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Plug-In Vehicles: For Utilities, More Opportunities than Challenges

Scott Shepard — January 3, 2014

According to the Energy Information Administration’s latest Residential Energy Consumption Survey (RECS), the average U.S. household consumed 11,321 kilowatt-hours (kWh) of electricity in 2009.  If the average 2014 light duty vehicle is rated at 24 MPG and travels 12,000 miles a year, then the amount of energy consumed by the vehicle over the year is equivalent to about 16,000 kWh of electricity.  When the EV Project 2Q 2013 data is analyzed, it shows that 96% and 99% of the energy consumption for participating Nissan LEAF and Chevrolet Volt plug-in electric vehicles (PEVs), respectively, took place at the residence of the PEV owner from April to June of 2013.  That would seem to mean the transition from petroleum-fueled to electric-fueled transportation will present serious challenges for utilities, which face a drastic increase in demand from the residential sector.  This, however, is not the case, due to the efficiencies of electric drive, the charging behavior of PEV owners, and the ways in which individually owned PEVs can be used by utilities to help match electricity supply with demand.

PEVs are far more efficient than petroleum-powered vehicles.  With an average battery size of 40.1 kWh, battery electric vehicles (BEVs) have an average range of 124.2 miles.  For plug-in hybrids (PHEVs), the figures are 11.7 kWh and 27.2 miles for all-electric driving.  Using the same 12,000 miles per year metric, the average BEV consumes 3,869 kWh of electricity a year and the average PHEV (utilizing all of its electric drive capacity every day) 4,271 kWh of electricity.

Non-Peak PEVs

While these energy requirements are significantly less than petroleum-powered vehicles, they still represent a significant demand increase of around 33% for BEVs and 37% for PHEVs for an average U.S. household.  At the average U.S. residential electricity rate of $.12/kWh, utilities collect around $450 per BEV and $520 per PHEV, per year.  To reap such revenues, some modifications to the existing utility grid infrastructure are necessary, but not many.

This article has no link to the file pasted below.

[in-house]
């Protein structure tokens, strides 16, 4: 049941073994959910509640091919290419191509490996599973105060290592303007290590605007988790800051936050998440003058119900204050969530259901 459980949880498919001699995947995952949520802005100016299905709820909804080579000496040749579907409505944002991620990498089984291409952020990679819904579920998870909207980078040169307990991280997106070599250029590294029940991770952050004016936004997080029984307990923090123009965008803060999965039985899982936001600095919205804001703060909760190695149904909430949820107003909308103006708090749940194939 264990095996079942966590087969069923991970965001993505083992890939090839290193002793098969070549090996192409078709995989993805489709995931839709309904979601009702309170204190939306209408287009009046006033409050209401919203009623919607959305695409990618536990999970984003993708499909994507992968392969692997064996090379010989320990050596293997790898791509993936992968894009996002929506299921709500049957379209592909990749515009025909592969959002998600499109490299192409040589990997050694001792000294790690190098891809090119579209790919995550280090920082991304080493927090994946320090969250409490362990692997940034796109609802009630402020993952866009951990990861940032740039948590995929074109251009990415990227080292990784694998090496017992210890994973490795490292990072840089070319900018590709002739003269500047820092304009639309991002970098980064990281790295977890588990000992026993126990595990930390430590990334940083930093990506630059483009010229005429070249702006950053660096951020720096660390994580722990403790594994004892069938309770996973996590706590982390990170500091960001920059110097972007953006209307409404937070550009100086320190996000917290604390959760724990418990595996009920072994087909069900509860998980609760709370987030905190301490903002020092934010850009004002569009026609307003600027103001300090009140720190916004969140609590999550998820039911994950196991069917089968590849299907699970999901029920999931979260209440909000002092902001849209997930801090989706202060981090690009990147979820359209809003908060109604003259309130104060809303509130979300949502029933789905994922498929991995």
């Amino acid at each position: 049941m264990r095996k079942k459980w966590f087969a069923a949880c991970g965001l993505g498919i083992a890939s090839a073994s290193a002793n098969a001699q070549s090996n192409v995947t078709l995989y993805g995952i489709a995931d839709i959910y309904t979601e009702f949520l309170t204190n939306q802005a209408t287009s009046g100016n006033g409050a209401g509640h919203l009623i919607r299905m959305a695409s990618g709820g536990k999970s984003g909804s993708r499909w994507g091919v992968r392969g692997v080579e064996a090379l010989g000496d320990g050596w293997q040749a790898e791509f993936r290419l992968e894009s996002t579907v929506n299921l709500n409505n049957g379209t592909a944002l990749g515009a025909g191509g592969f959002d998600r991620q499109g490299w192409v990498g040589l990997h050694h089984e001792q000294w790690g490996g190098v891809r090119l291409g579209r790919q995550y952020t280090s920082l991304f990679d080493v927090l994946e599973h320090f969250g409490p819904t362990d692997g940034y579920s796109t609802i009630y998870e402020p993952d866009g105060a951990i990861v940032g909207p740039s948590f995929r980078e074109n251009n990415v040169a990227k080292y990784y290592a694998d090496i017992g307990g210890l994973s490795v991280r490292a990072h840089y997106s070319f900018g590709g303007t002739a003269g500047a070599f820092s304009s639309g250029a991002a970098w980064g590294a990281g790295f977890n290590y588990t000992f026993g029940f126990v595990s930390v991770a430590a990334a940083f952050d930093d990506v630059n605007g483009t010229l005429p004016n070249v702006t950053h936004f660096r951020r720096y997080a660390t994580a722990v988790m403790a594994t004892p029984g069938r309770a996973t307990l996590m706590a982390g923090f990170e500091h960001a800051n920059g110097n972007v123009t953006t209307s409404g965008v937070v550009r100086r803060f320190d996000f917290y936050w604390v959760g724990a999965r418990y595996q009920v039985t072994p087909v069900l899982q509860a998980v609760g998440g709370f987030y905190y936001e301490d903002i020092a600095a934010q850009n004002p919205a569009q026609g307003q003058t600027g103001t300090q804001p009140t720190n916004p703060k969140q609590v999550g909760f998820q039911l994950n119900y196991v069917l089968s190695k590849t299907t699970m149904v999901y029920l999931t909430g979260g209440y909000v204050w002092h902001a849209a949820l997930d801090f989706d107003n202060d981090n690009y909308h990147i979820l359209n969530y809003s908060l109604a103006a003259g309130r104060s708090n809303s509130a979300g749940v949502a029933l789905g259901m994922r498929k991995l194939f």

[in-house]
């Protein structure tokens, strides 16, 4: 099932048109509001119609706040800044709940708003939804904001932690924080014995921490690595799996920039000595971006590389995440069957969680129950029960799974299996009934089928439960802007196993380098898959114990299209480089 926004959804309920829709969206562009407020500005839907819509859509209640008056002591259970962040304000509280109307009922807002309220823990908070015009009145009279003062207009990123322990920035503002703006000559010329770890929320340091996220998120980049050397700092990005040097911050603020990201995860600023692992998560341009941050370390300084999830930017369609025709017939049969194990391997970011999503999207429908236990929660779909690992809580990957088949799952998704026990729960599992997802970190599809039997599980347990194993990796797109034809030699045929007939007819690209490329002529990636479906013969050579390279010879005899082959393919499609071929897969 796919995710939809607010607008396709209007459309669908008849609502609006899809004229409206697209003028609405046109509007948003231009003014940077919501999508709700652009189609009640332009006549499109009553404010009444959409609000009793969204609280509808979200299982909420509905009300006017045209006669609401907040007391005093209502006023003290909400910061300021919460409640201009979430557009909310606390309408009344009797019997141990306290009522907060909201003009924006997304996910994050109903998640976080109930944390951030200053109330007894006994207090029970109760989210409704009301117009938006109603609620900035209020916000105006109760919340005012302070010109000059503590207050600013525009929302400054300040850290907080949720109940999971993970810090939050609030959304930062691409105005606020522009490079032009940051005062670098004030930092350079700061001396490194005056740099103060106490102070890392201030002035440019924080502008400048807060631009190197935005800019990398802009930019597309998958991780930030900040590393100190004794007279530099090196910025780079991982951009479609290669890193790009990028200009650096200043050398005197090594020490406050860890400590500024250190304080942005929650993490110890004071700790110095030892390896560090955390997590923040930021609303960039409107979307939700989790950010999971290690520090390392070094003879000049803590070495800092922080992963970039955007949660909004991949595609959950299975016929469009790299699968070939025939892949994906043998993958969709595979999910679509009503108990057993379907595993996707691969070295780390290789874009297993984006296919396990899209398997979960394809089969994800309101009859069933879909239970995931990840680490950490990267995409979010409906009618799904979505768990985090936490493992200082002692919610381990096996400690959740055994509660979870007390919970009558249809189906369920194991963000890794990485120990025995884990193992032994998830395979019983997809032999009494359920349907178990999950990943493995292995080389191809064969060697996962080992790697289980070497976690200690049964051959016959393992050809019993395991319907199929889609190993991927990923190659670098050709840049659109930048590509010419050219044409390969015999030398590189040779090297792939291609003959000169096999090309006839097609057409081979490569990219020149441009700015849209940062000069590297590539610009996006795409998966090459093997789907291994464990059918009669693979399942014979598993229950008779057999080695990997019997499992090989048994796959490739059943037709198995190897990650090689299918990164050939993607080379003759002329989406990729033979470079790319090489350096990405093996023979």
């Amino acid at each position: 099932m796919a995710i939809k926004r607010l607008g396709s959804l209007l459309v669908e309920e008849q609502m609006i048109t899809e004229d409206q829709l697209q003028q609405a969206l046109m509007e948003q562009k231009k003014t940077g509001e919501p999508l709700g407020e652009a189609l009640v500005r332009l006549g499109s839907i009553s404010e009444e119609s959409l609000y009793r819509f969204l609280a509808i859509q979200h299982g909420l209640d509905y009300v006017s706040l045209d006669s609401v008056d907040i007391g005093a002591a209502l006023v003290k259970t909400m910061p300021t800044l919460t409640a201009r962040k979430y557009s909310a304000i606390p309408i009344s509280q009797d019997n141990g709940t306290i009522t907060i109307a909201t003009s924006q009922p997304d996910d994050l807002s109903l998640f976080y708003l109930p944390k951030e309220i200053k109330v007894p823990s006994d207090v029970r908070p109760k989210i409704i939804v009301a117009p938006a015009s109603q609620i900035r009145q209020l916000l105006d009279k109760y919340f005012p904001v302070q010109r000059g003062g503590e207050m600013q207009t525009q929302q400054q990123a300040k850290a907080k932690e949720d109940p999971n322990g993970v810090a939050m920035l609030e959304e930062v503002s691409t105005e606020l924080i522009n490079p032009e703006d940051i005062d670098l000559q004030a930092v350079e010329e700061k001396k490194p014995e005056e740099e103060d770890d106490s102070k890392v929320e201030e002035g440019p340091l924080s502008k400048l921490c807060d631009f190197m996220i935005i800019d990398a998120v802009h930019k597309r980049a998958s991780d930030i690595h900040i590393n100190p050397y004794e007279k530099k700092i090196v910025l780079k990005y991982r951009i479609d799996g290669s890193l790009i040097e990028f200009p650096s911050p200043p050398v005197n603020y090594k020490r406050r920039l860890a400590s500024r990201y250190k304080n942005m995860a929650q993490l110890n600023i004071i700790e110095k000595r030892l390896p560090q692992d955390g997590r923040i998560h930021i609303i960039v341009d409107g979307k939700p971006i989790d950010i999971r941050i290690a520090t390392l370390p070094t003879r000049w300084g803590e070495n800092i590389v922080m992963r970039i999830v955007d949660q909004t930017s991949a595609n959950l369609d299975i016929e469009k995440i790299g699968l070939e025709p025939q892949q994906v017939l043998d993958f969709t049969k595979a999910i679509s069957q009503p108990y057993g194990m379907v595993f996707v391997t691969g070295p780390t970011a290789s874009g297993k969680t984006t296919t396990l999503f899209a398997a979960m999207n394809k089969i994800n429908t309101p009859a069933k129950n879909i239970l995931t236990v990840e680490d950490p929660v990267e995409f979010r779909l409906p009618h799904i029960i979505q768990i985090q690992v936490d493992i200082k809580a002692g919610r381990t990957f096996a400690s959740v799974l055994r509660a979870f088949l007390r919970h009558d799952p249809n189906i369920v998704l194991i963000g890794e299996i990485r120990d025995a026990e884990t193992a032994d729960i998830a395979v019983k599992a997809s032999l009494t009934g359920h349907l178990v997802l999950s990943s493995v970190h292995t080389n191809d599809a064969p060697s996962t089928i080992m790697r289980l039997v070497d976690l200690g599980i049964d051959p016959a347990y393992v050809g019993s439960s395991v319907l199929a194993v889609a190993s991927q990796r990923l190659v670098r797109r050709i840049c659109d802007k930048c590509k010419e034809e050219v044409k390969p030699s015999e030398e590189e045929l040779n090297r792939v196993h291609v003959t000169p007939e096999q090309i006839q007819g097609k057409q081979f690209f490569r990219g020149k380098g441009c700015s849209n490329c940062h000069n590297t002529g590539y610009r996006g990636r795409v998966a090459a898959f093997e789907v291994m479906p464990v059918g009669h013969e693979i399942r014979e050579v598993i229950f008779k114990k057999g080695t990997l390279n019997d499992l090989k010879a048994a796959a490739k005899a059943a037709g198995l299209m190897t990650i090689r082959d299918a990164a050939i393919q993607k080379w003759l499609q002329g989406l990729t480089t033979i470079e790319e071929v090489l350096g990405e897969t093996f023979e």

The increased use of air conditioning has required utilities to develop a grid supply infrastructure that can meet the highest peak demand loads of summer afternoons, when AC units en masse are turned on.  Studies on the charging behavior of PEV owners have shown that few PEVs are plugged in during these times, fewer still in areas where PEV owners are enrolled in time-of-use programs.  Thus, peak electricity demand will not be greatly multiplied by PEV charging.  Further, using PEVs for demand response programs, for grid balancing, renewables integration, and demand charge reduction, will help utilities supply electricity and may actually reduce peak demand loads.

Where utilities are most vulnerable to PEV demands is at the local distribution transformer.  Residential customers are supplied electricity through a transformer that feeds a number of units.  If all or many of the units supplied by a transformer require increased load for PEVs, the transformer may need to be upgraded to increase peak capacity and use.  However, data from California utilities shows that local grids need upgrades to serve PEVs less than 1% of the time.  The net effect to utilities should be new revenue streams with few costs.

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